In brief: Patreon, the US-based membership platform that helps people financially support the work of creatives across a variety of categories, has launched a new program offering microloans to content creators.
Patreon Capital is an alternative financing service that provides cash advances to creators in exchange for "a slightly greater sum of their future income generated on Patreon." In other words, it's a loan with interest, although just how much interest is attached wasn't mentioned.
Brooklyn-based podcast collective and production studio Multitude tapped Patreon Capital for a cash advance of around $75,000 according to a recent report from Hot Pod. The team has two years to pay the money back and had to put up future Patreon revenues from another Multitude show as collateral in the event they can't pay.
Patreon believes it is in a better position than a bank to make a decision regarding a loan because they have a creator's entire history on the platform at their disposal. They know about your earnings history and how engaged you are with your supporters. Decisions one way or another could come quick, and that would be helpful if time is of the essence.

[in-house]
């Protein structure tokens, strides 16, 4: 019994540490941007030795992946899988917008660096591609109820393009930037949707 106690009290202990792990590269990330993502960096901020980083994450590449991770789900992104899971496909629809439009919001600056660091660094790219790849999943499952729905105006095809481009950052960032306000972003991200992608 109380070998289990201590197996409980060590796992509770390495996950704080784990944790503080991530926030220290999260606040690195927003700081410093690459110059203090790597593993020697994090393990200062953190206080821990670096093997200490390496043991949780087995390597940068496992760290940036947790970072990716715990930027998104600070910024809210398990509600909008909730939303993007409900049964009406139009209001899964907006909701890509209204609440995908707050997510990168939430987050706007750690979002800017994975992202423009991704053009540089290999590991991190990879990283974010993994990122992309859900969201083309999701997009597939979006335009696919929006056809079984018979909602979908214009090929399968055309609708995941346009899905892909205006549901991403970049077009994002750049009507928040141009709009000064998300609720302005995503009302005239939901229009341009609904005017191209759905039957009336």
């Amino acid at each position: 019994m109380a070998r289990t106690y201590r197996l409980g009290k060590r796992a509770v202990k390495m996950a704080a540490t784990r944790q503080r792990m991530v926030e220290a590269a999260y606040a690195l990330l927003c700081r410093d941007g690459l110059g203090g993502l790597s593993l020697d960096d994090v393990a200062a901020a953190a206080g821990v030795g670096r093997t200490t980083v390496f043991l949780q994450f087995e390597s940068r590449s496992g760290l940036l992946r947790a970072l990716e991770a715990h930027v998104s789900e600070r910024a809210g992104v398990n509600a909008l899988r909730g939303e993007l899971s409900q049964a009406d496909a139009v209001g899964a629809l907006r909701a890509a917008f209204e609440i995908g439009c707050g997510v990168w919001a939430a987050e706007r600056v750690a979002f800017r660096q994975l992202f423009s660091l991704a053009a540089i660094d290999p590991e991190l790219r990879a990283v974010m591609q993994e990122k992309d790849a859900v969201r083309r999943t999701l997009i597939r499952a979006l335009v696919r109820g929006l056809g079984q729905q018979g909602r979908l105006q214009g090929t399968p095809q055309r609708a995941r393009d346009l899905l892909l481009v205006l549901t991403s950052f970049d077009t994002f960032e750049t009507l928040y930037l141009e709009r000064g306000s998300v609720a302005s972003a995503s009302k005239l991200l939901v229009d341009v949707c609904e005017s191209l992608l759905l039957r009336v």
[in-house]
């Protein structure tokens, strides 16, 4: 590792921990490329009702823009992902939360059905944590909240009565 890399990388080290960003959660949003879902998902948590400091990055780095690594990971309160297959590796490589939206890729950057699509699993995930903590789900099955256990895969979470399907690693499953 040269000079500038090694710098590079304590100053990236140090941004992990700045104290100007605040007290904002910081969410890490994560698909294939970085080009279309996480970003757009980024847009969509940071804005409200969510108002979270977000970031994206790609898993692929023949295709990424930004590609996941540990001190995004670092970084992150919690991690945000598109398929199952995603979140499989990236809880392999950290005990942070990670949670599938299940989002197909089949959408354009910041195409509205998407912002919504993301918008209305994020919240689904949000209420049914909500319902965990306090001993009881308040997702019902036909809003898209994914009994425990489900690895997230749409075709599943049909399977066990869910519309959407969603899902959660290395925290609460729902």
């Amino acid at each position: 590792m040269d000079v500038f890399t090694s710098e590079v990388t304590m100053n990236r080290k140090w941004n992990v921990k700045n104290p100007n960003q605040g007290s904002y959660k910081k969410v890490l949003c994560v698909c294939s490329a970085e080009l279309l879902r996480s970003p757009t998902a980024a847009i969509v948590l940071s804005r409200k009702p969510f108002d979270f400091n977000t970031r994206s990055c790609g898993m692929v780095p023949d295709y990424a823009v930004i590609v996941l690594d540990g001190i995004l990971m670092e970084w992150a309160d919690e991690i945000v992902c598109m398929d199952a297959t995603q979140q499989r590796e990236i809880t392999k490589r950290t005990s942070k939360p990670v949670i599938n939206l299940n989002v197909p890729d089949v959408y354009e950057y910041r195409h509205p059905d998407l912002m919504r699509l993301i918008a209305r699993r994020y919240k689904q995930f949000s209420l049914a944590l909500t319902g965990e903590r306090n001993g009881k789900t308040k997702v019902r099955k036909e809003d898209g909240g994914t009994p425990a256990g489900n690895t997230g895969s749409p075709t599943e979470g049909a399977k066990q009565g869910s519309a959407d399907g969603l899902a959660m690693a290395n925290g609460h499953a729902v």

Patreon Capital also gives the platform another stream of revenue which, when running a business, is critical. But is this really there to benefit the consumer? I suppose that depends on what school of thought you subscribe to.
Aside from purchasing a home, I'm personally averse to the idea of borrowing money. As the saying goes, the borrower is slave to the lender. In the example stated above, Multitude was able to put up future revenue from another podcast as collateral. But what about other creators that may only have a single channel up on Patreon? Will they have to put it up as collateral? What happens if a creator misses a payment or two - will Patreon take down their account, further impacting their ability to earn a living?